"Yes of course he is, hun, but Daniel has just given me a briefing on this periodic alliance with a jeopardizing M&M" deal. It's all here, labeled out in hot red, deadlines repeated over and over, three month letter warnings, early conviction to a potential life sentence. All in this case."
"You sent Daniel over there as a spy?"

"I paid him. Fortunately he was able to extract some very useful information, if only partial. You see, this lover min had some real issues behind his sleeve. Big issues."

"But he told me it was just a part of his wacky past. A thing he regrets having gotten pushed into despite his "helplessly filthy rich" friends already scraping out that stuff like salt from a pavement as though they were black pearls from pearly oysters. How he was determined to be free of all of them including the million dollar zapping losers themselves. He told me he was destined to make up nor all his mistakes or atleast he would definitely try."

"Tasha you might still be stuck on the idea that he's coming back. This is too dangerous. He is not the man who adores you for who you really are. He was using you. Using you for shelter, for guard against his rivals. His enemies. The cops. The ring-"Stop right thmre. Please go away. Just leave me right now. NO_.

A wealthy window of emotion, normally well suppressed or controlled to a certain extent began to melt. A bead of tear lightly teased and trickled its way down Natasha's smooth caramel face.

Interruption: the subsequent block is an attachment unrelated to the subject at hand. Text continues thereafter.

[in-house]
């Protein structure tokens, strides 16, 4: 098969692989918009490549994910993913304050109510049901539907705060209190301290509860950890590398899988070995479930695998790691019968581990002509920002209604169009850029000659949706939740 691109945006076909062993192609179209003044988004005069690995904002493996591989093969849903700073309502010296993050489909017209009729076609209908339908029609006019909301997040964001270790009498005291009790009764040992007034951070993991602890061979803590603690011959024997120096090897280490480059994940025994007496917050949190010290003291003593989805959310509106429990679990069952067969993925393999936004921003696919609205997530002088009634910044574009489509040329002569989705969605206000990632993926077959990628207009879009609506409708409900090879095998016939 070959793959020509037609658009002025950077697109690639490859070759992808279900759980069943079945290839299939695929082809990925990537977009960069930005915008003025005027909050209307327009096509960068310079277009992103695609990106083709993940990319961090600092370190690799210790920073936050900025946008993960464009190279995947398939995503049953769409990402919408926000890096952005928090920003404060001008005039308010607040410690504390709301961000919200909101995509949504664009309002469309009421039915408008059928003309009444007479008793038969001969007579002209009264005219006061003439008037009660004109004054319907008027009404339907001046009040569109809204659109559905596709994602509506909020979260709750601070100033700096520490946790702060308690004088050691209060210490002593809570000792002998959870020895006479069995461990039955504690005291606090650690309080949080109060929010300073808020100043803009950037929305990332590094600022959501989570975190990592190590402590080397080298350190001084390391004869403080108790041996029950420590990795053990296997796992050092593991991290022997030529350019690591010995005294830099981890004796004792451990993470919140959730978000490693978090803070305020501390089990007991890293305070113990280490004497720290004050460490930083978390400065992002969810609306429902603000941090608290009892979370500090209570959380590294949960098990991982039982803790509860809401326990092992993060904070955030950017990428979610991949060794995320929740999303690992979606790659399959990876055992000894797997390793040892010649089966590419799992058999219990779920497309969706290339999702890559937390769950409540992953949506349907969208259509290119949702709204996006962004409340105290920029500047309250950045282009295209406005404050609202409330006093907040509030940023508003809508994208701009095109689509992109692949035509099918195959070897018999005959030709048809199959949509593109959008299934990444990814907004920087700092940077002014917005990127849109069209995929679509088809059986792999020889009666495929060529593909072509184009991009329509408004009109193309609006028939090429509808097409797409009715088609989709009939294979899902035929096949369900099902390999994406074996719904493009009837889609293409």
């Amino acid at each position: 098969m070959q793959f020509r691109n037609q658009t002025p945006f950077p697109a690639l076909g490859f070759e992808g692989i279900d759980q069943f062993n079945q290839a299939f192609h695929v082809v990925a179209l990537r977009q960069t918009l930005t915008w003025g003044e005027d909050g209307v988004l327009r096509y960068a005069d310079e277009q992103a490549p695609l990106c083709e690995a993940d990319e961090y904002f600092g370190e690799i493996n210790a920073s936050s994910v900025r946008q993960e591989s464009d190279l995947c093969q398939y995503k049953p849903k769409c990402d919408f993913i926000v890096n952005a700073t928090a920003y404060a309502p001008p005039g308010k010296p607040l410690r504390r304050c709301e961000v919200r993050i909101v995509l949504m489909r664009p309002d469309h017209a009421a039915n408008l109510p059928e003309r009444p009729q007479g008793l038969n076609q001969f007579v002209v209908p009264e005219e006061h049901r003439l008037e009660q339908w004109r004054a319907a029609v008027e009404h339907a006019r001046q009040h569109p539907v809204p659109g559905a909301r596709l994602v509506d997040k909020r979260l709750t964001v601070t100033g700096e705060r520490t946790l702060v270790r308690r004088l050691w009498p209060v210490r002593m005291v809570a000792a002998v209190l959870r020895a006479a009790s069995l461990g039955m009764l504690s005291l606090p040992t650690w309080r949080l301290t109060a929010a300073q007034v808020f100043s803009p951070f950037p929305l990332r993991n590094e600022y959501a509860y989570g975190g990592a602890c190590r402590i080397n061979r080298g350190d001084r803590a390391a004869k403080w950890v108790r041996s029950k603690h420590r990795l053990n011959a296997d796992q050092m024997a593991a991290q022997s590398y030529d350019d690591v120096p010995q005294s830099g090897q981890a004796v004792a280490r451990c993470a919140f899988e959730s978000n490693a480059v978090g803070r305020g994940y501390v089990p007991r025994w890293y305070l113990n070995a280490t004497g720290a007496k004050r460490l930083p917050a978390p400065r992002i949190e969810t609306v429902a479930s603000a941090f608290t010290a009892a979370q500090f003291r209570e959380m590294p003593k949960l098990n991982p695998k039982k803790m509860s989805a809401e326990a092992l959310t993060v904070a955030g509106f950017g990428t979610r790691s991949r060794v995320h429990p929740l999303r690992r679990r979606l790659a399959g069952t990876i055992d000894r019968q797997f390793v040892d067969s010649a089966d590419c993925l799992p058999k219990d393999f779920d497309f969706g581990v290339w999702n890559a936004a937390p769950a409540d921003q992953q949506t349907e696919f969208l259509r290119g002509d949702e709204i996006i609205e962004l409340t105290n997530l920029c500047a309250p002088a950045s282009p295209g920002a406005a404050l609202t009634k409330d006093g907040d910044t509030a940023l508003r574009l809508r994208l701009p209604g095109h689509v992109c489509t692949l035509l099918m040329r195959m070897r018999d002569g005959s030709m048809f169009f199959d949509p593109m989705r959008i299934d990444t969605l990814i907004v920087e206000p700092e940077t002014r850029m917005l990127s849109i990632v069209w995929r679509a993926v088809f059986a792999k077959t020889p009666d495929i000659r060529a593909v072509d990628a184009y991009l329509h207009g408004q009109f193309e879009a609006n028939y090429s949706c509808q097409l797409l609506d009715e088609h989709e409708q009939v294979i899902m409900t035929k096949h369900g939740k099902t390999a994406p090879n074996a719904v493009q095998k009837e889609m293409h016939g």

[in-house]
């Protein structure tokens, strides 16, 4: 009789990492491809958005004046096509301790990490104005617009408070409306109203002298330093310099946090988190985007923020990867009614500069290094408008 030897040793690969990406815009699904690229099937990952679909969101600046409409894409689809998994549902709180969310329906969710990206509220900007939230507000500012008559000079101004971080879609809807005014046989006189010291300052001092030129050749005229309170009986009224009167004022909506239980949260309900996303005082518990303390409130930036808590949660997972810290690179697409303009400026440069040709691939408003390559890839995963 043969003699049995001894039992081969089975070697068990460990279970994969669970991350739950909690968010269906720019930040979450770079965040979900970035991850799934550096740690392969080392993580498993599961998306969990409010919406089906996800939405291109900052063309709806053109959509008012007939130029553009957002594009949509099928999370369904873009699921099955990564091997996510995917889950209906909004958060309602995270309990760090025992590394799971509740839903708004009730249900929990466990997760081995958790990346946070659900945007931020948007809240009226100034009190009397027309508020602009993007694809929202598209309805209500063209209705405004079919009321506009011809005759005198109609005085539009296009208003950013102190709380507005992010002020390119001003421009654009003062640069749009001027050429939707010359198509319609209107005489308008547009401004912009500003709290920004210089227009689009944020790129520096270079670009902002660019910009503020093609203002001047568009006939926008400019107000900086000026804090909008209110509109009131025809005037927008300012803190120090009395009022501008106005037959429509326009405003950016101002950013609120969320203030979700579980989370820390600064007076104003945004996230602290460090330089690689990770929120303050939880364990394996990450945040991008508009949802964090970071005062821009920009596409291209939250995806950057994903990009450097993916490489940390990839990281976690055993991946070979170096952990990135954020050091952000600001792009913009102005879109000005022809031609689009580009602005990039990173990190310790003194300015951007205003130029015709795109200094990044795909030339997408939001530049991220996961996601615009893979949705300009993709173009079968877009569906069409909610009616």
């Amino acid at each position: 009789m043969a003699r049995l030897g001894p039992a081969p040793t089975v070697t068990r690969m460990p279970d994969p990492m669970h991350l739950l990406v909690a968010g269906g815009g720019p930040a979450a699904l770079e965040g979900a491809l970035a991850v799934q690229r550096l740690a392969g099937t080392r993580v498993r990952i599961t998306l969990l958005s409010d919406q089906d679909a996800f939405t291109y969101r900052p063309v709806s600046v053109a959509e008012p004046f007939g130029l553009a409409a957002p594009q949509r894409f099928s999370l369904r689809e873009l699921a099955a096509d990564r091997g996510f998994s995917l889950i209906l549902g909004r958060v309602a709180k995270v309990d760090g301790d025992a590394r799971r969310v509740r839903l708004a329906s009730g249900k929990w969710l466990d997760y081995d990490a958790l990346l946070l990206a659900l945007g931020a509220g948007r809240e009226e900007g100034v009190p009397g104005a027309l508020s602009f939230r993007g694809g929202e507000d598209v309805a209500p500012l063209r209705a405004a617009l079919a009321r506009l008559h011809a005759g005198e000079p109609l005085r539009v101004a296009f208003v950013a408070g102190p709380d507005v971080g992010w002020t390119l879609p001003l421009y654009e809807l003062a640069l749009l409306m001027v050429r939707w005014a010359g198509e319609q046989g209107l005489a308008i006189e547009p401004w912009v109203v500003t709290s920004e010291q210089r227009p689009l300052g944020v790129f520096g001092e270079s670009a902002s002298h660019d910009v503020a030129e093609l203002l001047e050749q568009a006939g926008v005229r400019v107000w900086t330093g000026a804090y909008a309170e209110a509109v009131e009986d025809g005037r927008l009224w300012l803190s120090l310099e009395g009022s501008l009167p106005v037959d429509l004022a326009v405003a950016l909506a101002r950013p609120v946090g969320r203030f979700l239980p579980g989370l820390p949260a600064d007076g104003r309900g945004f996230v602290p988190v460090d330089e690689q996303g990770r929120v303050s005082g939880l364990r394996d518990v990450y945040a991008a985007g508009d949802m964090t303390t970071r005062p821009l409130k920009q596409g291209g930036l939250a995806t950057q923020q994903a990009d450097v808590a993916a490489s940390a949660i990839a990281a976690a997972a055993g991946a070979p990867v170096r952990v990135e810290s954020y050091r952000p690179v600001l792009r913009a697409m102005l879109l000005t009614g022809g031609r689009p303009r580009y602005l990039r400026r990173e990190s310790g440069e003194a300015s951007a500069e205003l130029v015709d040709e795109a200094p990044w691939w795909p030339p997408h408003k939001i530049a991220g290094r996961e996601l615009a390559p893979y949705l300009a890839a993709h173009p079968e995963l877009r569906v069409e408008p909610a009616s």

Six days later, Natasha had just finished hanging up the last new clothes items on the laundry line when grandfather came out with his light yellow shirt, wearing that grin that never failed to fill Natasha's spirit with a sense of mystic excitement. He showed her a piece of paper in his hand." Tasha, you wouldn't believe who sent you all these bundles of orange blossoms, would you?" "No grand dad but do let me in on the secret."
"Kutcher and Marie Bogaerts. Long time neighbors of the Lalani's as printed down here."

Natasha held the card in her hands. Why would they send her flowers all the way from Europe by airmail without even coming close to contact with her? It wasn't even her birthday. And how did they find out where she lived anyway? Just then Granddad's eyes began to beam like disco balls and his smile widened across his sun burnt cheeks. There was a note attached to one of the flower bundles. It read: Natasha, forgive me but there was this one thing I had to |ry to cut off. More serious than family matters and more serious than my still infatuated ex girlfriend. I hope this will be the last time I'll ever need to break a promise. I've broken enough hearts and minds already, not to mention the balls of those who hated me the most. The boys who were so damn sërewed enough to make me sell evmrything that I never was into.waiting for the complete process of engravement was also holding me back which takes about eleven days maximum in a place like Van Clefs. Fortunately, I talked the engraver myself (using my special charms) into speeding up the process a little so there it is. Hopefully it didn't turn out to be a spoiled surprise but just a hint of what I've had in mind all year. We've still got so much to catch up on. Arriving at Kiva airport tomorrow at six twenty a.m.Love,Oli P.S: How's that preaching bike lude over there? Got some interesting company while I was out of town?

Love his a way of unmasking who we really are. It has a way of seeping through the toughest of obstacles and enables us to overcome them. "I knew I wasn't blind" Natasha thought. And with that she flung her arms around Grand dad and kissed him a heartfelt thank you on the cheek.

By Ana Moudud